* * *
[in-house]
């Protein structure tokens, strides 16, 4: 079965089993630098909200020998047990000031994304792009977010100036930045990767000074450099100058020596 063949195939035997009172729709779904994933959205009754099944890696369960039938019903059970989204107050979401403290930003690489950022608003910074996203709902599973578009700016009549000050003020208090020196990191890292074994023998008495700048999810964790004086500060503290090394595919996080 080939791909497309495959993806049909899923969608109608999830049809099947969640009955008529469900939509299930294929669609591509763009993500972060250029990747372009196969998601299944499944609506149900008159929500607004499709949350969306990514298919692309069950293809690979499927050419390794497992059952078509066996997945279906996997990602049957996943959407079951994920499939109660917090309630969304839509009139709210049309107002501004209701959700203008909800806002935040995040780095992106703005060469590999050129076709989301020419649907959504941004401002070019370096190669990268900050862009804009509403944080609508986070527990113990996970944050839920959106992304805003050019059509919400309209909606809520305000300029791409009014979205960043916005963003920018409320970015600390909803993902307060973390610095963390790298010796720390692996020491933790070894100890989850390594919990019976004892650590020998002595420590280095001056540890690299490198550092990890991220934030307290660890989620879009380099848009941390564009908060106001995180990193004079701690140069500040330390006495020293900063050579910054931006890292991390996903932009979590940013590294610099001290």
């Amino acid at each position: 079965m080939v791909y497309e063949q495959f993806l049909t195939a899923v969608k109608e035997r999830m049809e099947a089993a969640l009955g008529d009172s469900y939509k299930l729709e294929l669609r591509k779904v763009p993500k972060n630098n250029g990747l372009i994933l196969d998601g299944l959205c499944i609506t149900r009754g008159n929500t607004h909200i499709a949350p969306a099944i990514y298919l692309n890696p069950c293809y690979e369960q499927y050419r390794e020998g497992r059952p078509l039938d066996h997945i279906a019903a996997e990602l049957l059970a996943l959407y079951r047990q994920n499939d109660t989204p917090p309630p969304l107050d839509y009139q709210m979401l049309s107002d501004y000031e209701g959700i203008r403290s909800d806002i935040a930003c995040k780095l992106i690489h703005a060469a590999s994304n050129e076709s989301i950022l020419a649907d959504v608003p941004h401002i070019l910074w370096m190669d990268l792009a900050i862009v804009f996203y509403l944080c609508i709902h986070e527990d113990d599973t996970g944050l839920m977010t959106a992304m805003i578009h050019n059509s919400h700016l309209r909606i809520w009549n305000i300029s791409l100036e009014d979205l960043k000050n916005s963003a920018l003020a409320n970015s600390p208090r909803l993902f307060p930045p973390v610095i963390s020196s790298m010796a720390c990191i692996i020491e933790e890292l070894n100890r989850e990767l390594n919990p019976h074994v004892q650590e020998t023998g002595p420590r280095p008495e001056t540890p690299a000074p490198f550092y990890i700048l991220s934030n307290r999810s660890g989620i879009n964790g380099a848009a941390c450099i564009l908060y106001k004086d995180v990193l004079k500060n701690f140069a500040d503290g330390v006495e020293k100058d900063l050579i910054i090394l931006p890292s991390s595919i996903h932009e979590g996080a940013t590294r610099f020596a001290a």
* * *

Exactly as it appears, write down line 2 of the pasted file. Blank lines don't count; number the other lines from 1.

């Protein structure tokens, strides 16, 4: 079965089993630098909200020998047990000031994304792009977010100036930045990767000074450099100058020596 063949195939035997009172729709779904994933959205009754099944890696369960039938019903059970989204107050979401403290930003690489950022608003910074996203709902599973578009700016009549000050003020208090020196990191890292074994023998008495700048999810964790004086500060503290090394595919996080 080939791909497309495959993806049909899923969608109608999830049809099947969640009955008529469900939509299930294929669609591509763009993500972060250029990747372009196969998601299944499944609506149900008159929500607004499709949350969306990514298919692309069950293809690979499927050419390794497992059952078509066996997945279906996997990602049957996943959407079951994920499939109660917090309630969304839509009139709210049309107002501004209701959700203008909800806002935040995040780095992106703005060469590999050129076709989301020419649907959504941004401002070019370096190669990268900050862009804009509403944080609508986070527990113990996970944050839920959106992304805003050019059509919400309209909606809520305000300029791409009014979205960043916005963003920018409320970015600390909803993902307060973390610095963390790298010796720390692996020491933790070894100890989850390594919990019976004892650590020998002595420590280095001056540890690299490198550092990890991220934030307290660890989620879009380099848009941390564009908060106001995180990193004079701690140069500040330390006495020293900063050579910054931006890292991390996903932009979590940013590294610099001290």